On a recent hot summer night outside Detroit, a 62-year-old woman sat in a chair watching the Telegraph Cruise, a classic-car parade on Telegraph Avenue in Taylor, Mich., when a stranger approached and began asking questions.
What kind of car did she drive? Why had she chosen that automobile? What did this choice say about her identity?
The stranger, it turned out, was Chris Lezotte, a Ph.D candidate at Bowling Green State University, in Ohio, who was doing ethnographic research for her dissertation on the relationship women have with cars.
Ms. Lezotte is one of a small army of researchers trying to get inside the heads of women who need transportation—"to uncover the various meanings women ascribe to cars in a variety of contexts," as she puts it. The University of Michigan Transportation Research Institute put out a study in 2012 showing that the number of women drivers in the U.S. had surpassed that of men, 105.7 million to 104.3 million, as of 2010.
Women accounted for 39% of car purchases in 2013, up from 37% four years earlier, according to J.D. Power. That may not seem like a big change, until you consider that Americans bought almost 15.6 million cars last year. A 2% shift represents more than 300,000 vehicles.
When a man buys a car, there is often a woman behind the decision, according to the buzz in auto circles. Globally, women are "making the final decision on more than 60% of new car purchases," said Carlos Ghosn, president and chief executive of Nissan Motor Co, in a speech in July.
Chris Lezotte, a Ph. D candidate studying women's relationships
with their cars, in her 1949 Ford Coupe. Alan Kalter
Melody Lee, director of brand and reputation strategy for General Motors Co.'s Cadillac division, says she believes women wield influence in anywhere from 85% to 95% of car purchases. "That's what we're seeing in our showrooms and that's what our dealers are telling us," she said.
Here's another statistic, culled from her research: "If 74% of women feel that they are misunderstood [by car marketers] but they're influencing up to 95% of our car purchases—that's a huge missed opportunity there," she says.
Researchers say demographic shifts offer more reasons for auto makers to refine their sales pitch to women. Women earn more, marry later and divorce more often than they used to. And both women (and men) can be formidable customers, arriving at the dealership armed with research found online, so they aren't at the mercy of a salesman.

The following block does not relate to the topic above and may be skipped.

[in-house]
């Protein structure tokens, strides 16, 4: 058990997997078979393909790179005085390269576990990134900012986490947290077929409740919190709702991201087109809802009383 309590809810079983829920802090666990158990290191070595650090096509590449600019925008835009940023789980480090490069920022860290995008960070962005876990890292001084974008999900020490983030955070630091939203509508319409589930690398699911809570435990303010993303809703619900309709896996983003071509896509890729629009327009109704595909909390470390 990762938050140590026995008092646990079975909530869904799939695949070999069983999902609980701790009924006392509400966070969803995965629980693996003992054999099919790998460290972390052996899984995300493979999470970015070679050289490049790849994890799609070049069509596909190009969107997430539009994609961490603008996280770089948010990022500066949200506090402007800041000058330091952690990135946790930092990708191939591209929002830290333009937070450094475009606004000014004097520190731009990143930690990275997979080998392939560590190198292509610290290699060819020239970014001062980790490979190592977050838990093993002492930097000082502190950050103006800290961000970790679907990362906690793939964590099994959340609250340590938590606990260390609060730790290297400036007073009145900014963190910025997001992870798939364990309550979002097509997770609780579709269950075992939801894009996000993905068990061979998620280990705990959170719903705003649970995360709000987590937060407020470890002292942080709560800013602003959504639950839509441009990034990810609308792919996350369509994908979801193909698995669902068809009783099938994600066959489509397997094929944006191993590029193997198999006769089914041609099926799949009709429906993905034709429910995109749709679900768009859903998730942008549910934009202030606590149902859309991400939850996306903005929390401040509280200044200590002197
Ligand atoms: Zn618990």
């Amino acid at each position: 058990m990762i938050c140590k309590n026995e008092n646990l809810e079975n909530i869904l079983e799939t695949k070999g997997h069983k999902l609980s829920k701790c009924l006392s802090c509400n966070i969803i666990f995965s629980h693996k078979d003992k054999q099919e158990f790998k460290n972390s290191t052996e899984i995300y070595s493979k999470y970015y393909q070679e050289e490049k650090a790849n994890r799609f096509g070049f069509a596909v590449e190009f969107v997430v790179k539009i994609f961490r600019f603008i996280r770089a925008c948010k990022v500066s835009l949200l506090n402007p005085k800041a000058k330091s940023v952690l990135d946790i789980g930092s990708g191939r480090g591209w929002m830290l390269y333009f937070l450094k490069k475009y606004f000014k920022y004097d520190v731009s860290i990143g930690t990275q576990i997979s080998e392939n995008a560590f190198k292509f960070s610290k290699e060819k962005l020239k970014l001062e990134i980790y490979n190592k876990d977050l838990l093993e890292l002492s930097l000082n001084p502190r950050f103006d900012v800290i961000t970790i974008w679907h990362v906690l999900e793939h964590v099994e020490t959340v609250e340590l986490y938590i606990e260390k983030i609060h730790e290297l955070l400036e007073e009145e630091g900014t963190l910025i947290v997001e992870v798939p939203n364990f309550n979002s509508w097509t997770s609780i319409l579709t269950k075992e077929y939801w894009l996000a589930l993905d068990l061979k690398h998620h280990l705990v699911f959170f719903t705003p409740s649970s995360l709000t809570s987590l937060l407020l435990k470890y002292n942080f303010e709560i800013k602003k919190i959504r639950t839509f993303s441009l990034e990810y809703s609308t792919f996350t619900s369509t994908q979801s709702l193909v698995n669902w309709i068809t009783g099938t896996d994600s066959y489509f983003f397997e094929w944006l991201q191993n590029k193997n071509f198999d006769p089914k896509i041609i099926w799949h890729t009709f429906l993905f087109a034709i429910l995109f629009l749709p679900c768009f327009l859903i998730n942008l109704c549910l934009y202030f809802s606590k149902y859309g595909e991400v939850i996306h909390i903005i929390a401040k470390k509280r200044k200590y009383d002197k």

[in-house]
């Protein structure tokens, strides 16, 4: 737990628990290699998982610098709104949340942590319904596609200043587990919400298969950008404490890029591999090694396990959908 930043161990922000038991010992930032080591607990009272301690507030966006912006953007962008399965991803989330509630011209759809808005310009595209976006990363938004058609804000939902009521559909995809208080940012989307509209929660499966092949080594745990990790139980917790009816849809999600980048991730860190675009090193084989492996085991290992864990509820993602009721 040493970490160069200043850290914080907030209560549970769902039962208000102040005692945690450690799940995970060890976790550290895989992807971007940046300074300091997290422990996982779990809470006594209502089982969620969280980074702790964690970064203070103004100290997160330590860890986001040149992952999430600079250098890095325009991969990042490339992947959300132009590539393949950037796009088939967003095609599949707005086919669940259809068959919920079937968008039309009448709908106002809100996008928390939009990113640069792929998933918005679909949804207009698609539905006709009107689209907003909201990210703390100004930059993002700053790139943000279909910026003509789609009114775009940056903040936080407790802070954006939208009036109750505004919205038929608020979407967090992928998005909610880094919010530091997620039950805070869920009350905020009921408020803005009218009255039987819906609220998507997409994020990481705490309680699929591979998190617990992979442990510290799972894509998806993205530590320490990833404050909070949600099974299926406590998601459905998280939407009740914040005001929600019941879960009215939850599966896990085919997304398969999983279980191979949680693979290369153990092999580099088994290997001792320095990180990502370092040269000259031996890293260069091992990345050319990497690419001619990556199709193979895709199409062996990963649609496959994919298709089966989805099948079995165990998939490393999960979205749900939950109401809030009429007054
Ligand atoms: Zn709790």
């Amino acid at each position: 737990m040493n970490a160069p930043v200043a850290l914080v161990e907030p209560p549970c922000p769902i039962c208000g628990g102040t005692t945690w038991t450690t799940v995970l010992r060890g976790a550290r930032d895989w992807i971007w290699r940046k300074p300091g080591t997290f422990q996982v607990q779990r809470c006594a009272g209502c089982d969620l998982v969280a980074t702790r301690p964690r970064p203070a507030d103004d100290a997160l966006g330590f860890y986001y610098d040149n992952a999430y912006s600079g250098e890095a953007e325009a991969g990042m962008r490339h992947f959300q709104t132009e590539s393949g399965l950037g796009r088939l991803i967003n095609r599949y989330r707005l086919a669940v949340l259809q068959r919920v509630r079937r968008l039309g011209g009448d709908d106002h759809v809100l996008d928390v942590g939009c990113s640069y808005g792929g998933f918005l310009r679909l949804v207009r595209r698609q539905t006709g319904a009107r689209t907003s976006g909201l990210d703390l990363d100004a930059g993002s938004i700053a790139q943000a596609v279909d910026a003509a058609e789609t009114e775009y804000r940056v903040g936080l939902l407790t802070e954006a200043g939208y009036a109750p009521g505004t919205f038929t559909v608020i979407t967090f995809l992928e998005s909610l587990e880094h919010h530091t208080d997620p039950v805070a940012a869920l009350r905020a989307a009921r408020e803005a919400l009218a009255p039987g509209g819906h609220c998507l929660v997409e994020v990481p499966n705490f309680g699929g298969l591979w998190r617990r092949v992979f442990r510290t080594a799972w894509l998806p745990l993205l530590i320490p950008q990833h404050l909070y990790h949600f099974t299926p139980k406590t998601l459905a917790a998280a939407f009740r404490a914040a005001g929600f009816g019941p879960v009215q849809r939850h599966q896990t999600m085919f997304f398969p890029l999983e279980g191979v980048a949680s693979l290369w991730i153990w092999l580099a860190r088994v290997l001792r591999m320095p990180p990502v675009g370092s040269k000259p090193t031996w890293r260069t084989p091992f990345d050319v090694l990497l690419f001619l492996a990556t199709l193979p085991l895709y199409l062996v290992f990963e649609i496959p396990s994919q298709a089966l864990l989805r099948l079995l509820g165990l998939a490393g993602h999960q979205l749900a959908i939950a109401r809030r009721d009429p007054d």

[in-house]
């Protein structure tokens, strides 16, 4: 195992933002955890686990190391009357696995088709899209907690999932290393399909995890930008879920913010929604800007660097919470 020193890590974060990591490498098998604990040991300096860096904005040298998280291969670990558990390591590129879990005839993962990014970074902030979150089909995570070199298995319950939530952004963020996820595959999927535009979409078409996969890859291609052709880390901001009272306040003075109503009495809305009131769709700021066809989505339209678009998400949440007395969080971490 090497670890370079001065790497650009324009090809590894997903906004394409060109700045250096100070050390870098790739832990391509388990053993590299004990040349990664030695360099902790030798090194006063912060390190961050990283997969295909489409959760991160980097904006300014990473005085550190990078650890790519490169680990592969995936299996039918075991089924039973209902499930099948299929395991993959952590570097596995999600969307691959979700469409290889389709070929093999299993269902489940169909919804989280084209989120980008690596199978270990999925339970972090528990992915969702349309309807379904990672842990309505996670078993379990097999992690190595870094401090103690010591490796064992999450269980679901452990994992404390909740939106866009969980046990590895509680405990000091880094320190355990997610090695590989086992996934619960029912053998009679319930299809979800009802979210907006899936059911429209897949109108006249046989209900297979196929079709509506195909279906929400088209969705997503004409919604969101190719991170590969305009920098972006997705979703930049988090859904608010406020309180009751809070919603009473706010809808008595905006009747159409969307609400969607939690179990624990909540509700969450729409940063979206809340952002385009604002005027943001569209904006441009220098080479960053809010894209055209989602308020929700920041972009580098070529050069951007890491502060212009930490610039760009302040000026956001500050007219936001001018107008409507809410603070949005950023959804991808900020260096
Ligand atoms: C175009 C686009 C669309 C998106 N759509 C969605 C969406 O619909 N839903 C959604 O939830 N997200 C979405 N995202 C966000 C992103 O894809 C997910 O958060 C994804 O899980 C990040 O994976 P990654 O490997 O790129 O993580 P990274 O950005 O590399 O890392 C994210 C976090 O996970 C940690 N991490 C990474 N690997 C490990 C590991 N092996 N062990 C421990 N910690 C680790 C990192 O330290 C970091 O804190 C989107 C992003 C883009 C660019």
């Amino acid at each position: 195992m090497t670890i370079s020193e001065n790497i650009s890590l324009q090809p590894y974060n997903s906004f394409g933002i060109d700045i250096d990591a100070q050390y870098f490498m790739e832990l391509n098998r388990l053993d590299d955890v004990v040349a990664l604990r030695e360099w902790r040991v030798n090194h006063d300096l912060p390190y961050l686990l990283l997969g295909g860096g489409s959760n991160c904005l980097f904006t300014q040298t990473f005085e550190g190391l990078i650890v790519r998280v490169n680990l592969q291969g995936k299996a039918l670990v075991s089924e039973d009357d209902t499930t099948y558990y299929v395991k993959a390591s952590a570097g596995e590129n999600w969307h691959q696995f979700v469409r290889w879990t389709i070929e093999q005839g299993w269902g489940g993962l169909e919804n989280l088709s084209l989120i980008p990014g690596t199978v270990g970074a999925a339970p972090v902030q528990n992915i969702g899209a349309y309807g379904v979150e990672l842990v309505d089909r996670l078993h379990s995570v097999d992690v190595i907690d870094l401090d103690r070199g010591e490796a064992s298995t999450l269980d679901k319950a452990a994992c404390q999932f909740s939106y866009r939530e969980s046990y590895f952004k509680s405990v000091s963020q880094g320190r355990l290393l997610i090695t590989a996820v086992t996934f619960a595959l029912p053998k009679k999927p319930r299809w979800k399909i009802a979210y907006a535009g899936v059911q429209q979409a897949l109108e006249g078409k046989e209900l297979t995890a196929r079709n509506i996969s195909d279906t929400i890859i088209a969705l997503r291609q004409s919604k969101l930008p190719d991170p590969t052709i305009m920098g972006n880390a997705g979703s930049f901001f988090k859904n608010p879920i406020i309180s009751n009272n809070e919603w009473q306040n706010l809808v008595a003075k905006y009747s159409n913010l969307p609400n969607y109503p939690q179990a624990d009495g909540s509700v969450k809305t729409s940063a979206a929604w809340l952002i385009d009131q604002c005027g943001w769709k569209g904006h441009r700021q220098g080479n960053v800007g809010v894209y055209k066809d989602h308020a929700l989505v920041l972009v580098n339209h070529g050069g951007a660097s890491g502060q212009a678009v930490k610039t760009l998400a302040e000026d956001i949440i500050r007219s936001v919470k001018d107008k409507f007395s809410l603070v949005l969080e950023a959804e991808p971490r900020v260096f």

At the same time, social media give women "a voice that can impact brands like no other time in history," says Jody DeVere, chief executive of AskPatty, a women's automotive-advisory website.
AskPatty.com is a kind of automotive matchmaking website for women. Its panel of female experts, from automotive executives to magazine editors to race-car drivers, give women advice on buying, maintaining and insuring cars. At the same time, it sells services to automotive companies who want to attract more women customers.
By completing Web-training modules, retailers can be certified by AskPatty.com as "Female Friendly." AskPatty also offers webinars on how to reach women buyers who are Hispanic or baby boomers.
A newer company with some similar aims is Women-drivers.com, which serves as a forum for women to discuss experiences at specific car dealerships. It also offers support for dealers with feedback from women, content for social media and its own market research. Even before Chief Executive Anne Fleming founded the company in 2013, she had begun compiling her own research on car buying, by sending a questionnaire to some 500 women. The company's continuing research has found that women visit an average of 1.9 dealerships before buying. And 47.5% of women who bought a new car went to the dealership by themselves.
Experts have found women are more likely to rely on online customer reviews and friends' opinions when shopping, while men are more likely to turn to expert reviews.
Ford Motor Co. has created a program called "Live.Drive.Love," which offers women 24-hour test drives. Chantel Lenard, director of U.S. marketing for Ford and Lincoln, said, "It's an opportunity [for women] to experience the product on their own time, in their own environments, so they can show it to friends."
What's down the road? Consider this statistic, Ms. Lenard says. Among millennials—the young adults all industries will soon be fighting for, if they aren't already—53% of car buyers are female. A 2013 Autotrader.com study also projects U.S. millennials will be the wealthiest generation ever.
"We're seeing a shift where females are becoming the majority," Ms. Lenard said. "It's an important market and we want to make sure we're delivering on their needs."